When it comes to the agricultural revolution, today's youth are leading the charge for fair pay and protections for Latinx farmworkers. Student Action with Farmworkers connects students, advocates, and farmworkers for the creation of a more just agricultural system. To support their work in and out of the fields, they ask that we turn to our own grocery lists. SAF’s buyers guide walks you through tangible stepyou can take to support farmworkers in your everyday routinesand which of those routines to break for more compassionate consumption! 

4.) Find your local community garden


The American Community Gardening Association promotes community gardens in urban and rural areas. In addition to nurturing relationships and activating spaces, community gardens can nourish communities and cut down on grocery bills. When the hands picking your favorite foods are your own, we can better understand the dedication and resilience shown by the Latinx farmworkers who feed us all. And if your thumb isn't the greenest, talk to your gardening neighbors about purchasing the fruits of their labor! (Pun very much intended.)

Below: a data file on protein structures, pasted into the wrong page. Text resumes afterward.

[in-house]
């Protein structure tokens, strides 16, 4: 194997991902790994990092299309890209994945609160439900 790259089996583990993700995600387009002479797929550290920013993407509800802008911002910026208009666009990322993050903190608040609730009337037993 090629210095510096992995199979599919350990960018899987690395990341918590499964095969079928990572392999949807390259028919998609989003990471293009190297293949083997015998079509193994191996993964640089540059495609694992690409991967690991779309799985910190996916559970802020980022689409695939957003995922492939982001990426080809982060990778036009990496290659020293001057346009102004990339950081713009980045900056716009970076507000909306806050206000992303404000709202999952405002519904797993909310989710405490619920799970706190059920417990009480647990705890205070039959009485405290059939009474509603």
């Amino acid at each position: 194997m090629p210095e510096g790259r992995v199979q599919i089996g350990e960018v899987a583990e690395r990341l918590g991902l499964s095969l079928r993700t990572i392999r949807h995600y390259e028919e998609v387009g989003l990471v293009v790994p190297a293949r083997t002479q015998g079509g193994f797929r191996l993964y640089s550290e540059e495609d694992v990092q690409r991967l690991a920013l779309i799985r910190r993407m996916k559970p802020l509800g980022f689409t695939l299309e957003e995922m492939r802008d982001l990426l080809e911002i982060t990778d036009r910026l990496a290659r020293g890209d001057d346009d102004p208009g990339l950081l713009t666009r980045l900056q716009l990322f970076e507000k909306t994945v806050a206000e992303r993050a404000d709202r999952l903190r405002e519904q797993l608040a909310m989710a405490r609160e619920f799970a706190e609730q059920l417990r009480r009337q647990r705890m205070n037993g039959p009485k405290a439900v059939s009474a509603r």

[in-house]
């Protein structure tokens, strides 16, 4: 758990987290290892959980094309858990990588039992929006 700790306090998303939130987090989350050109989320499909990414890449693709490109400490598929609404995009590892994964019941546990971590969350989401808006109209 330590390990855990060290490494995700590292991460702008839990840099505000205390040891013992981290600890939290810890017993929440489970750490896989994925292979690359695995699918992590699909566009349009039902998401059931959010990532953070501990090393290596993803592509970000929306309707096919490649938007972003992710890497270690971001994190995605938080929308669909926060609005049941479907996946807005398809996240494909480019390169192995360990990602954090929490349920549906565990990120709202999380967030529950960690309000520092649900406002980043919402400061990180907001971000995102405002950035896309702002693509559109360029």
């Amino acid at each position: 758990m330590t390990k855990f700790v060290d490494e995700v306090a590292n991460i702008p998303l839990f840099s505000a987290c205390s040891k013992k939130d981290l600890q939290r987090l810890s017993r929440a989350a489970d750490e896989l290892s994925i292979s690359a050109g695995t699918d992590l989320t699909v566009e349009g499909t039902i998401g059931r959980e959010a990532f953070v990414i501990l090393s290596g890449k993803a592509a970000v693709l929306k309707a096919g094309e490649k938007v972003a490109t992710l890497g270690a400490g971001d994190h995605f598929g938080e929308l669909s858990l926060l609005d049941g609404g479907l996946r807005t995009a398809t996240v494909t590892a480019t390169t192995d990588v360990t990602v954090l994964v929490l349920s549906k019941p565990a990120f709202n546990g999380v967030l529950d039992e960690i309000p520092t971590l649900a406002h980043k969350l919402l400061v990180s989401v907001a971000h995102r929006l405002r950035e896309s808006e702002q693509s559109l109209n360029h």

Changing how we eat plants we can make a big difference in bringing exploitive industrial practices to an end. When we raise our voices—with our choices and our wallets—we can do more to protect the Latinx farmworkers that feed our families and our neighbors. Through fire and flood, tropical storm and pandemic, these campesinos brave it all so we  can #EatPlantsForAChange for the wellbeing of our families, farmed animals, and the planet. So let's do our part to support theirs, as well! 

Want more resources like this? Head over to www.plantsforachange.com and get yourself, friends, and family signed up for helpful plant-based tips, tricks, recipes, and news!